Two months into her reign, 2017 Miss Cayman, Anika Conolly, took a break from the crown and sat down with the Weekender to catch up about life as queen. From the National Gallery, Conolly reflected on her win, Cayman culture and bucking industry beauty standards.
Weekender: You’ve been the queen for a few months now. How has the crown treated you so far?
Anika Conolly: It has been wonderful. The people who have reached out to me, the events that I’ve gotten to go to. I went to Krav Maga self defense. I got to visit a day care and spent time with the little kids. I love kids, so that was very dear to me. And I was chosen to give a speech at the annual HR conference, which I gave yesterday (May 26). I had the opportunity to meet Grace Byers, so I think the crown has been treating me well.
Weekender: How did it feel when you were on stage and they announced you were the new queen?
Anika Conolly: I talk about this moment a lot with people. It was a delayed reaction for sure, because in my mind I was trying to maintain my composure if I didn’t win, how I would give well wishes to the winner. So that’s all I was thinking about in my mind. … So when they actually announced I was the winner, it took me a second. It felt very surreal, very much unexpected and just wonderful.
My favorite moment after that, I was on stage taking pictures with all the people from the audience and the crowd parted and through the crowd came Francine Jackson, who is an avid member of my church and she’s an older lady. The fact that she came out to see me win the Miss Cayman Islands title was a testament to how hard I had worked and how much we value the Miss Cayman Islands title. I was just awed that she came out just to see me.
Weekender: I was taken aback by the crowd reaction. They went wild when your name was announced.
Anika Conolly: I know. When they tested the waters for the loudest fans, they went on and on, but I loved it. They were cheering, they were jumping, they were dancing. It was amazing. I love my supporters.
Weekender: You won best smile. What it is that makes you smile from day to day?
Anika Conolly: For people who know me, they will know that anything and everything that happens will make me smile. But if I had to give one reason or the one thing that makes me smile regardless of how the day is going, it would be the knowledge that God is in control of my life. He has a plan of nothing but greatness for me. Even though times may get rough, I will pull through. I always try to look for the silver lining in the gray cloud and that pulls me through.
Weekender: You are very active in Cayman’s community. How does it feel for you as a Caymanian woman to be able to represent your culture on a world stage?
Anika Conolly: I think being a Caymanian woman is that; she’s a very active person. I don’t know a Caymanian woman that’s not always doing something. We have that nature that we care about everyone. We want to help everyone we come across. That’s why we stay so active because there is so much to be done to help others. I’m a volunteer with the Cancer Society. I’m a youth leader, a mentor. I volunteer with various causes and for me, I think that representing what it means to be a Caymanian woman on a world stage is a privilege, that I am the chosen one to tell the world all about what makes Caymanian women so unique and so special, because we are.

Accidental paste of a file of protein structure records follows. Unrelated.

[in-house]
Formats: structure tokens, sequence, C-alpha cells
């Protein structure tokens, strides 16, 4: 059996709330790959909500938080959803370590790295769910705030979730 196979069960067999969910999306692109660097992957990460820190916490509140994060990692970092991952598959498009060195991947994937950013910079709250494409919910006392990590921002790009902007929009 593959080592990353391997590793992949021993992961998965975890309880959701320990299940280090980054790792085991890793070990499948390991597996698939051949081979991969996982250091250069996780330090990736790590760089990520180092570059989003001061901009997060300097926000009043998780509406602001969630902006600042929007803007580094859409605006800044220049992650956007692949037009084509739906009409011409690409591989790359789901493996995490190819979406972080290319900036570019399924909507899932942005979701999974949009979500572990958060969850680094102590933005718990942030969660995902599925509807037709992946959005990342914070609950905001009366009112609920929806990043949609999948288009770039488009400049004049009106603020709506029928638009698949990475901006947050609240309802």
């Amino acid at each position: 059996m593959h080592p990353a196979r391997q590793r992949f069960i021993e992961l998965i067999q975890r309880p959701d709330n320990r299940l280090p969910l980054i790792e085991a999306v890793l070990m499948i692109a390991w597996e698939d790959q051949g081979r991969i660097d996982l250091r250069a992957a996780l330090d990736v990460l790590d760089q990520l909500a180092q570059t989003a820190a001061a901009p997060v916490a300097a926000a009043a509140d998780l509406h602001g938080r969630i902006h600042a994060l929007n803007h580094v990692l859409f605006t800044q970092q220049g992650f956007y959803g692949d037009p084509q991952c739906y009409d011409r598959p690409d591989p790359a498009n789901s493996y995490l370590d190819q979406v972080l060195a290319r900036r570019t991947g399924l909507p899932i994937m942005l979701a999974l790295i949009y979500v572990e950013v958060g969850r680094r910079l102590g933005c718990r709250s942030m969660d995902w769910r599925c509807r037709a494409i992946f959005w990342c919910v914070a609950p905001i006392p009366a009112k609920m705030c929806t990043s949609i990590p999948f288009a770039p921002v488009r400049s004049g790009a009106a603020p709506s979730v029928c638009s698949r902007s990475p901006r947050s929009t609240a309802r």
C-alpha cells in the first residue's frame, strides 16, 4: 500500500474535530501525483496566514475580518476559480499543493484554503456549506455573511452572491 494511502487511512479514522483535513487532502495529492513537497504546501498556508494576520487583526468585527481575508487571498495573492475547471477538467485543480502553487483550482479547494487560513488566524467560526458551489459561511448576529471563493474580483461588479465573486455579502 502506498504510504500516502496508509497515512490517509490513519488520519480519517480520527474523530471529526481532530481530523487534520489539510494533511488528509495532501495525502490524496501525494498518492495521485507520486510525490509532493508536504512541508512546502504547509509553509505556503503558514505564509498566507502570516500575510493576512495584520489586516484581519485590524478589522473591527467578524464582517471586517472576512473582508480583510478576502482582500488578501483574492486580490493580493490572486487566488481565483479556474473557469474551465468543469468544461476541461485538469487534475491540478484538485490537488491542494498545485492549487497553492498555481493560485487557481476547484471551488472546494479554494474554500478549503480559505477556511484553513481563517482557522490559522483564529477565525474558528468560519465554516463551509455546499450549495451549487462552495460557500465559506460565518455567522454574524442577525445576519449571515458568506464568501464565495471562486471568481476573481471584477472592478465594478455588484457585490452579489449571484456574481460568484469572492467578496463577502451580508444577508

Weekender: We’re here today in the National Gallery, a hub of Caymanian culture and art. What would you like the world to know about Cayman’s culture?
Anika Conolly: So much. We have so much culture and so much heritage in Cayman. One of the things I like to emphasize when I’m talking about my culture is, we came from a country with very limited resources in terms of what’s a natural resource. We were able to work with that and create a budding community, a vibrant industry, and today we have become one of the top financial centers in the world and we’re also one of the top tourism destinations. All of that is linked with our culture of creativity.
Weekender: Pageant contests naturally attract the public gaze and with that, a lot of analysis, positive and negative. How do you deal with that and what advice would you give young women about staying confident and maintaining a positive body image?
Anika Conolly: I did have a lot of difficulty with that growing up and even up to the first time when I entered a pageant. The industry with pageants and modeling is one where you have to be a certain body image, a certain size, a certain skin color, a certain hair type. But I rest in the knowledge that the industry is changing. When you look at Miss Universe, this past year they had so many girls of color. Miss USA had so many girls of color being recognized. The current Miss USA is of mixed race. The contestant Miss Canada, she was a full-figured model.
So you see that the industry is recognizing that beauty is so much more than what you have on the outside. Beauty comes in different shades. Beauty comes in different sizes. I rest in knowledge that I am accepted for who I am. Even if people don’t accept me, I accept me. I am the one who has to live with me at the end of the day and I am happy with who I am. That would be my advice to girls who struggle with body image in the world of peer pressure. Because it is a lot of pressure. But just stick with it and believe in yourself and know that you are enough and that’s all you can ask.